MEAL-TIME MELTDOWNS: How to Avoid Sensory Meltdowns during Meal-time Sensory

Meal-time Meltdowns: Sensory Kids

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For most of us, mealtime is a heaven-send. Food cures cases of the grumps. The varieties of flavors and textures trigger positive chemical releases in the brain. Filling your stomach creates a sense of satisfaction and overall contentment. What’s not to enjoy? Well, anyone who knows a picky eater, especially if you’re the parent of one, you know that mealtimes can be everything but pleasant. And it goes one step past picky when you’re dealing with a child that struggles with eating because of Sensory Processing Disorder (SPD).

7 Meal-time Tricks to Avoid Sensory Meltdowns | #sensory

Picky eaters usually grow out of the phase of turning their noses up at their plates. But Sensory Kids usually don’t grow out of that pesky stage. Imagine someone refusing to eat anything but chicken nuggets and Mac and Cheese until they’re in their twenties (true story). They tend to have a harder time with the texture of food than they do the taste. Mushy foods top the list of offenders with foods such as mashed potatoes, oatmeal, rice, beans or eggs.

Children with SPD tend to gag a lot while eating or while watching others eat and bite more off than they can chew in a very literal meaning of the phrase. Whether in an attempt to minimize the discomfort by getting it all down at once or the inability to gauge their limits, they try to swallow chunks of food that are way too big. This problem is compacted with children who have low muscle tone in their cheeks and jaws, making chewing arduous and frustrating. All these cues are difficult for them to interpret so they express their feelings with difficult behavior (and by that I mean total meltdowns) at the table and refusal to eat the food prepared for them. So here are a few suggestions to help minimize mealtime meltdowns.

Casual Table-time

Sitting down to an activity that’s uncomfortable is stressful enough without adding the pressures of a formal setting. Snacks, games and laughter can help diffuse the stress and help your child better connect to the family and the situation. Also make sure to try and keep things short. Drawing out the length of the meal can compound the stress.

7 Meal-time Tricks to Avoid Sensory Meltdowns | #sensory

Change it up

To help your child out, try preparing and presenting the foods they struggle with in a different way. If mashed potatoes make your kid cringe, try baked potatoes with their favorite topping or slicing them up and frying them in a pan. Present them oats in granola bars instead of oatmeal. If breakfast protein is difficult, try this recipe for protein waffles. Another way to change things up is to make sure the meals are easy and quick to eat. Healthy shakes and drinks make the meal quick and don’t frustrate them with slow meals that require a lot of cutting or chewing.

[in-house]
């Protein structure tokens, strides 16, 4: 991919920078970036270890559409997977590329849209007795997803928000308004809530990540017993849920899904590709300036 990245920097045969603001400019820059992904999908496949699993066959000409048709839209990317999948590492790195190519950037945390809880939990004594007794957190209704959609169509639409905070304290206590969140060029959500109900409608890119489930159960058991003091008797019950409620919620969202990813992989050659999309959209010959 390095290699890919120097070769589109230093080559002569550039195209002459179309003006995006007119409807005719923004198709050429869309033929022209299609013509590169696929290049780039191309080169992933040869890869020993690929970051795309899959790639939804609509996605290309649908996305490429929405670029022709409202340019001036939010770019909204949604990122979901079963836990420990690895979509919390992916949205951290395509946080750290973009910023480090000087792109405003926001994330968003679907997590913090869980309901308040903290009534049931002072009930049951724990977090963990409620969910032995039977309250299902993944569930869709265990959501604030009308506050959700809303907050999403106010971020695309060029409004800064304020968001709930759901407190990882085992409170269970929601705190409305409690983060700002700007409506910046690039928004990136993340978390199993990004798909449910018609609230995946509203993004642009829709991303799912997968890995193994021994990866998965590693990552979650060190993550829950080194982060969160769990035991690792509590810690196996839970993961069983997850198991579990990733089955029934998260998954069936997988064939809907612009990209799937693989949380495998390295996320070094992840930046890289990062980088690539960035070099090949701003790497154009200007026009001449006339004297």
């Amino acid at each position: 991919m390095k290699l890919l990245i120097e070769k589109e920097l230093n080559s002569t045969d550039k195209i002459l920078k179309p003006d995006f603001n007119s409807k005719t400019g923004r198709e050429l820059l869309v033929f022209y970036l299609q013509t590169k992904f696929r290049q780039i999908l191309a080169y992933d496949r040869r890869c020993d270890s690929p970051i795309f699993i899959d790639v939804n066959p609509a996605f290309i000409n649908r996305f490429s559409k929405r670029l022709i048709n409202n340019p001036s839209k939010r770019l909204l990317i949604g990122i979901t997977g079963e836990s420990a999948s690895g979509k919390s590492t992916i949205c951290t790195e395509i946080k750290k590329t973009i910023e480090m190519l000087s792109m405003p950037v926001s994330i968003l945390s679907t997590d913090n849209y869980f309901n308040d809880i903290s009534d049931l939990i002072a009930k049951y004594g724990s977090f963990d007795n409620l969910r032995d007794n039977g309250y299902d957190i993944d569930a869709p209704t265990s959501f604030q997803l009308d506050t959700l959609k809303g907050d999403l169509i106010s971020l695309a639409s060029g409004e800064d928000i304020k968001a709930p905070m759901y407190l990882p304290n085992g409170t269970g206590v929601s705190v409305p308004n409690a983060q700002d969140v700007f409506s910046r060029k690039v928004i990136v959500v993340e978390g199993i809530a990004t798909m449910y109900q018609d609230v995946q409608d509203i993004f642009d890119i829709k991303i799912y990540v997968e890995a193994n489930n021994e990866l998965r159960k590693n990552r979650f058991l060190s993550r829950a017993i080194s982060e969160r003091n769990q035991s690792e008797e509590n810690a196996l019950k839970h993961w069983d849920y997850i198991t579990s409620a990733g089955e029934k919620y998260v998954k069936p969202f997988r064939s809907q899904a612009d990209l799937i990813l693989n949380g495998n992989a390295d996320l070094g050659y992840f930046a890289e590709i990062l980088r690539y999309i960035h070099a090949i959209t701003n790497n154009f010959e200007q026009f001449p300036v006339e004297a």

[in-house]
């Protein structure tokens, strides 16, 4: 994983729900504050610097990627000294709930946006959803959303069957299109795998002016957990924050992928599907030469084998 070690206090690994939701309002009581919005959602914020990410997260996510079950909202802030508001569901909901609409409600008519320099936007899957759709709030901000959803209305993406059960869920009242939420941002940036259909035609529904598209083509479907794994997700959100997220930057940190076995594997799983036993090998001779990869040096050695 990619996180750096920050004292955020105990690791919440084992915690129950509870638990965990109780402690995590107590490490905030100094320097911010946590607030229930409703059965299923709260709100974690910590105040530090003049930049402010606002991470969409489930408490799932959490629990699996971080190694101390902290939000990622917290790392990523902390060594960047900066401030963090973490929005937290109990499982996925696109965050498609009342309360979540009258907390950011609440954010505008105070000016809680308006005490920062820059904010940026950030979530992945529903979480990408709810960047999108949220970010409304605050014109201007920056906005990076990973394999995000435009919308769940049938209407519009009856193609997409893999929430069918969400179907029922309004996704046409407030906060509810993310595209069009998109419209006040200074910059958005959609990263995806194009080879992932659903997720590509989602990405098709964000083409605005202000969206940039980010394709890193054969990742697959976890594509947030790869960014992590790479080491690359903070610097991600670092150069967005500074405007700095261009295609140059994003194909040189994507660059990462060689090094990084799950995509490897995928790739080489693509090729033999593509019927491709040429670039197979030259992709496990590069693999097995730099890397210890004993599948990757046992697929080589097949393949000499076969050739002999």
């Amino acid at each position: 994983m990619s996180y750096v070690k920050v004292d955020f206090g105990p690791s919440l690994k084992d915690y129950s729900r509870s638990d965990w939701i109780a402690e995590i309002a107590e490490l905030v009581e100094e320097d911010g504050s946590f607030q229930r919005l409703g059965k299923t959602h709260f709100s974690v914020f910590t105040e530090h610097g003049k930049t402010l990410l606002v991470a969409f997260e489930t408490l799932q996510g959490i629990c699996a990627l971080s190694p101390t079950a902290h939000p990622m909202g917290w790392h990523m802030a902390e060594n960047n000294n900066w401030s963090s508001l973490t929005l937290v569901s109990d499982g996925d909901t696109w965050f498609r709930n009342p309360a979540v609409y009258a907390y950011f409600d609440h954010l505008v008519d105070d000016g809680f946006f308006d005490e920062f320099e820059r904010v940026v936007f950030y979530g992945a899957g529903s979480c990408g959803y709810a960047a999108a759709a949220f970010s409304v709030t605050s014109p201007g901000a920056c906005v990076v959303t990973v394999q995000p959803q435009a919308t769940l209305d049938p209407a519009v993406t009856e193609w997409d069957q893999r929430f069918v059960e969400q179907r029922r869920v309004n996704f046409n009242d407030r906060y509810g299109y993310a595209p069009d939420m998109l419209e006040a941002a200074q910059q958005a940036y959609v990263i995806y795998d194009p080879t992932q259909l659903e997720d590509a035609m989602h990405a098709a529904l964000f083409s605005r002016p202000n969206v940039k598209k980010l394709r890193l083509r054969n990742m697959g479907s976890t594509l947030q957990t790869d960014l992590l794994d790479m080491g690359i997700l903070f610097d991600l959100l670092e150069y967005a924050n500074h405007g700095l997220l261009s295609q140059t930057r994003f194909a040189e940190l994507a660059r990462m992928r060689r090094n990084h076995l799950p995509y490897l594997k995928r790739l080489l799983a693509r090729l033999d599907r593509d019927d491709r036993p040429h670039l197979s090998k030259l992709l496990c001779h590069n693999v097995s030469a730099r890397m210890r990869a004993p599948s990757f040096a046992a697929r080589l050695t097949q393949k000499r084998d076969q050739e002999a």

NUTRITION: Nutrition and Learning: How what our kids eat is tied to learning

Change the Venue

Eating outside provides them with the sensory input they need and gives them a chance to play and eat at the same time. And sometimes eating in a new or different place removes the stress and negative emotions they may have built up toward your own dinner table. I know my picky eater puts up less resistance at Grandma’s house when there is pressure to eat is less.

7 Meal-time Tricks to Avoid Sensory Meltdowns | #sensory

Adjust Temperature

Too hot? Too cold? Major problem. At least for these kids. Something as simple as the temperature being off can ruin a meal for them. Be alert and see if your child is more inclined to one temperature or the other, or maybe they like it at room temperature only. That way you can plan meals that suit their taste.

Strengthen Muscle Tone

I don’t know how many times I’ve heard the phrase “but it’s too hard” come out of my picky one’s mouth while trying to encourage him to eat. Eating can seem as daunting as climbing a mountain if your child’s muscles aren’t strong enough to eat their food without tiring. Some children may need intervention through speech and occupational therapy, but there are some fun activities you can do with them at home too. Blowing bubbles, whistles and balloons all contribute to facial muscle tone as well as giving the lungs a good work out. Holding their breath and letting it out slowly or learning to play a wind instrument are both good exercises for building muscle tone.

SPEECH: Full of hot air or key to speech development?

7 Meal-time Tricks to Avoid Sensory Meltdowns | #sensory

Play with your Food

Sensory Kids learn best through play. Allowing them to build animals or objects with their mashed potatoes (my personal best feat was a mashed potato coliseum), stack their crackers or run their fingers through their jello gives them an opportunity to associate with the texture and consistencies before they try to handle them in their mouths.